With this “educational” campaign underway, and Eli Lilly promoting Prozac as a new kind of medication, one that acted specifically on the serotonin system, the media touted it as a “breakthrough” medication that could quickly vanish the blues. Antidepressants, The New York Times informed its readers in 1990, “work by restoring the balance of neurotransmitter activity in the brain, correcting an abnormal excess or inhibition of the electrochemical signals that control mood, thoughts, appetite, pain and other sensations.” Prozac, a psychiatrist told The New York Times, “is not like alcohol or Valium. It’s like antibiotics.”

This was the story being told to the public, and prescribing of antidepressants took off. In 1987, fewer than 2% of adults had used an antidepressant in the past month. Over the next 20 years, this percentage grew four-fold, to 8%. That was the state of antidepressant usage when the STAR*D results were published.

The Trail of Evidence Leading to the STAR*D Study

Although the medical journals were filled by that time with reports of the efficacy of SSRI antidepressants, those results came from industry-funded trials. What researchers understood, however, was that those studies didn’t capture the effectiveness of the drugs in “real-world” patients. The industry-funded trials excluded those with long-term depression, suicidal thoughts, or with comorbid problems (anxiety, substance abuse, etc.). Various studies found that 60 to 90 percent of “real-world patients” would be ineligible to participate in the industry trials because of the exclusion criteria.

This led John Rush, a psychiatrist at Texas Southwestern Medical Center in Dallas, to proclaim that “both shorter- and longer-term clinical outcomes of representative outpatients with nonpsychotic major depressive disorders treated in daily practice in either the private or public sectors are yet to be well-defined.” Prior to the launch of STAR*D, Rush obtained NIMH funding to conduct a small trial in “real-world” outpatients. The 118 patients were treated with antidepressants together with emotional and clinical support “specifically designed to maximize clinical outcomes.”

The results, which Rush reported in 2004, were dispiriting. Only 26% of the real-world patients responded to the antidepressant during the first year of treatment (meaning that their symptoms decreased by at least 50% on a rating scale), and only about half of that group had a “sustained response.” Only 6% of the patients saw their depression fully remit and stay away during the year-long study. These “findings reveal remarkably low response and remission rates,” Rush concluded.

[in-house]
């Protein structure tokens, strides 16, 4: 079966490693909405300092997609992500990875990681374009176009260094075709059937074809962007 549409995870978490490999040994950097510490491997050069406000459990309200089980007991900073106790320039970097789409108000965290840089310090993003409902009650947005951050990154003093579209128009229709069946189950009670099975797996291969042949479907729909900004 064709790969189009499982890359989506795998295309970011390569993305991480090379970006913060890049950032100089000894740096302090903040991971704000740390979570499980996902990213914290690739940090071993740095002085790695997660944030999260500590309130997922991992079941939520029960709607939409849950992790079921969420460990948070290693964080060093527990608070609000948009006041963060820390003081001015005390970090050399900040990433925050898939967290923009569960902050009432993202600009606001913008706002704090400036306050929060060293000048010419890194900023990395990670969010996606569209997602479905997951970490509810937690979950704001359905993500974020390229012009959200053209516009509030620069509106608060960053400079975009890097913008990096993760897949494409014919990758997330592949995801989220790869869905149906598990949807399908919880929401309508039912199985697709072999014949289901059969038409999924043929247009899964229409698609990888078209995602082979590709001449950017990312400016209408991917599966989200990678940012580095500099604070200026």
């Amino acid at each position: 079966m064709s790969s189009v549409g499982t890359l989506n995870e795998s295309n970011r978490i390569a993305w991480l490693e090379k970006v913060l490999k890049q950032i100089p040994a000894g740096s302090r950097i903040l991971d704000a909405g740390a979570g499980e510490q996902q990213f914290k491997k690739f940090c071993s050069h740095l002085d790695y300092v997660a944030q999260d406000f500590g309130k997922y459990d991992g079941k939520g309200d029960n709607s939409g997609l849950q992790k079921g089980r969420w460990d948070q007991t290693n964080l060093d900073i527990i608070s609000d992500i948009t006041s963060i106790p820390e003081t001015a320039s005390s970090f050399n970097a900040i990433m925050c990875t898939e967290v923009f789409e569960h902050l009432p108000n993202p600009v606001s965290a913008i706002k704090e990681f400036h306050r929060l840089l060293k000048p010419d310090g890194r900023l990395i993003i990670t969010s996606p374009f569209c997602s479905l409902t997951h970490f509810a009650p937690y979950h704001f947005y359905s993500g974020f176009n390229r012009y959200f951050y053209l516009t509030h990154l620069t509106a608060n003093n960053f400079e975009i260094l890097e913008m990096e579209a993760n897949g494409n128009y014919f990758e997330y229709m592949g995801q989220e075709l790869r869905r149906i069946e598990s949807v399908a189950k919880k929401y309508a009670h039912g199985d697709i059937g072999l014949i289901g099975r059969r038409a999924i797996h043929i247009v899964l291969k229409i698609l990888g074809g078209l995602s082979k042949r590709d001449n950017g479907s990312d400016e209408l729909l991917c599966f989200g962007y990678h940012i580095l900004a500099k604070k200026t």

There were other discouraging findings that kept popping up at this time in government-funded research. The NIMH funded a trial that compared Zoloft to Zoloft plus exercise to exercise alone, and at the end of 10 months, 70% in the exercise-alone group were well, compared to fewer than 50% in either of the groups treated with Zoloft. At least in this 2000 study, Zoloft appeared to detract from the benefits of exercise.

Two years later, in a National Institute of Health study that compared Zoloft to St. John’s wort and to placebo, 24% of the patients treated with St. John’s wort had a “full response” compared to 25% of the Zoloft patients and 32% of the placebo group. “This study fails to support the efficacy of H perforatum in moderately severe depression,” the investigators concluded, glossing over the fact that it also failed to support the efficacy of Zoloft as a treatment for moderately severe depression.

The public heard little of these results. However, there was recognition within the NIMH that that the industry-funded trials didn’t necessarily provide evidence of the efficacy of antidepressants in real-world patients, which prompted it to launch the STAR*D study, touting it as the “largest and longest study ever done to evaluate depression treatment.” Rush was named the lead investigator of the $35 million effort.

“Given the dearth of controlled data [in real-world patient groups], results should have substantial public health and scientific significance, since they are obtained in representative participant groups/settings, using clinical management tools that can easily be applied in daily practice,” the STAR*D investigators wrote. The results, the NIMH promised, would be “rapidly disseminated.”

That is the “evidence” trail that led up to the STAR*D study. The effectiveness of antidepressant in real-world patients was understood to be “unknown,” and now this study would provide an answer to that question. The findings were expected to guide clinical care from that point forward.

The Results of the STAR*D Study

To be eligible for the STAR*D study, patients needed a baseline score of 14 or higher on the HAM-D scale, a measure that told of patients who were at least “moderately” depressed. The enrolled patients would be given up to four tries to remit on one or more antidepressant medications, and those who remitted—after any one of the four steps—would then be encouraged to participate in a year-long follow-up. The follow-up was designed to assess the efficacy of maintenance antidepressant therapy in keeping patients well.

Although there were 4,041 patients enrolled into the study, 931 didn’t meet eligibility criteria, either because their baseline HAM-D score was less than 14 or because they lacked any baseline HAM-D score. This left 3,110 “evaluable” patients, and Pigott and colleagues, in their analysis of patient-level data, determined that at the end of four steps of treatment, 1,089 in this group had remitted.